Thank you for helping put things in persepctive. I completely agree that it is a physical disease, dianosis and all. He doesn't. He says he isn't an addict, he is a "former drug user." I know rationally that it isn't about me, but emotionally it is difficult. I can't seem to get it thorugh my thick skull that no matter what I say, it won't affect him or change anything. However, I'm cutting him off, painful as it is. My God, this has been the most difficult thing I've had to go through. I would not wish it upon anyone.


Posted by @roxie43, Jan 30, 2012

Addiction robs a person of so many things including self worth and it takes a committment and consistent work to recover and it is possible. Sometimes a person needs to hit rock bottom before they become willing to do whatever it takes to stay clean. As for you, you sound like you have done your share to be supportive but you should never work harder than the person with the addiction. I would advise you to make sure you are being good to yourself and sometimes this means taking a step back and focusing on self. Your partner needs to accept his illness/addiction and make the proper choices for himself.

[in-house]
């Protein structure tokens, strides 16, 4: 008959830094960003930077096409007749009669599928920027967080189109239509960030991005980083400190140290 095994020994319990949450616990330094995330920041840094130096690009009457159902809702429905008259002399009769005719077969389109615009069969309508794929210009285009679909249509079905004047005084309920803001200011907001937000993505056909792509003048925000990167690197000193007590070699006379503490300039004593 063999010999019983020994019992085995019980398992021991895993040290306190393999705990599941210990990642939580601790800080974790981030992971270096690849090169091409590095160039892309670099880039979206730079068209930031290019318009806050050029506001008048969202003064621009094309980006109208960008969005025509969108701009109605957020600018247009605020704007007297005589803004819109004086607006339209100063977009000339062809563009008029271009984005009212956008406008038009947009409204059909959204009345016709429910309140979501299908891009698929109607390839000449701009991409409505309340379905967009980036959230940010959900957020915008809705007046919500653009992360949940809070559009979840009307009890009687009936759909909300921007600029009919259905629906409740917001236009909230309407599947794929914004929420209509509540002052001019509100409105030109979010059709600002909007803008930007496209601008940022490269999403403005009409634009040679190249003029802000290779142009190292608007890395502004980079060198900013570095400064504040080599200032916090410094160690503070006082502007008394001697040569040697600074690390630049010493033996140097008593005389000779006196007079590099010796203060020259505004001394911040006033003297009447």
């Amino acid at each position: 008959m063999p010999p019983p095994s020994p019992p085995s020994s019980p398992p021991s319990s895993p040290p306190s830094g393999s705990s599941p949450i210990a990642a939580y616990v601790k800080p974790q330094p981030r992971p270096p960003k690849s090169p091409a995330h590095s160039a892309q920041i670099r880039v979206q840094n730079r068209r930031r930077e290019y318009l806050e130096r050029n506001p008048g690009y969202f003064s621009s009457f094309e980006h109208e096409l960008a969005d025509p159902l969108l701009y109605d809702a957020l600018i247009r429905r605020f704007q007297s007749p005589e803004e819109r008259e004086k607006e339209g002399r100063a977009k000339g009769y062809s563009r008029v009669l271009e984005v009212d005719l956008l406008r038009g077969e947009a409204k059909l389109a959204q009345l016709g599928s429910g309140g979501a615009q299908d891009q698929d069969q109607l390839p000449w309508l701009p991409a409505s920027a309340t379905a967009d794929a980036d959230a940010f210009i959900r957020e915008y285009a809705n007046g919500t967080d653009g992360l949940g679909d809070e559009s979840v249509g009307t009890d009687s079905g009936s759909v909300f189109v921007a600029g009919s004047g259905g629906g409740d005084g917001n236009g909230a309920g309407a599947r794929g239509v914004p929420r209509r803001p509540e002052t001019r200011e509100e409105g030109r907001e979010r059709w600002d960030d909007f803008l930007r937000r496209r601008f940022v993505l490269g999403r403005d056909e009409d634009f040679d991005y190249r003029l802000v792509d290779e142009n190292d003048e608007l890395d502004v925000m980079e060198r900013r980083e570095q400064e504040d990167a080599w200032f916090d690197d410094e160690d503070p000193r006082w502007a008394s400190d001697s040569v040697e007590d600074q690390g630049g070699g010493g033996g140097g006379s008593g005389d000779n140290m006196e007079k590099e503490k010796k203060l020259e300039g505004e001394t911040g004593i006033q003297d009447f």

Nothing is impossible in life and I know of many former opiate addicts who have been in recovery for over two decades and work in the field and give others hope.
Be good to yourself!

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Posted by @msmelissalc, Jan 30, 2012

Thanks. I'm trying to be good to me, it's just hard. I'm still working harder then him, and that's a slap in the face, but no more of that. I just feel like he is still living in denial. I've focused on him for so long, it seems I've forgotten how to focus on myself.


Posted by @roxie43, Jan 30, 2012

Hi Again,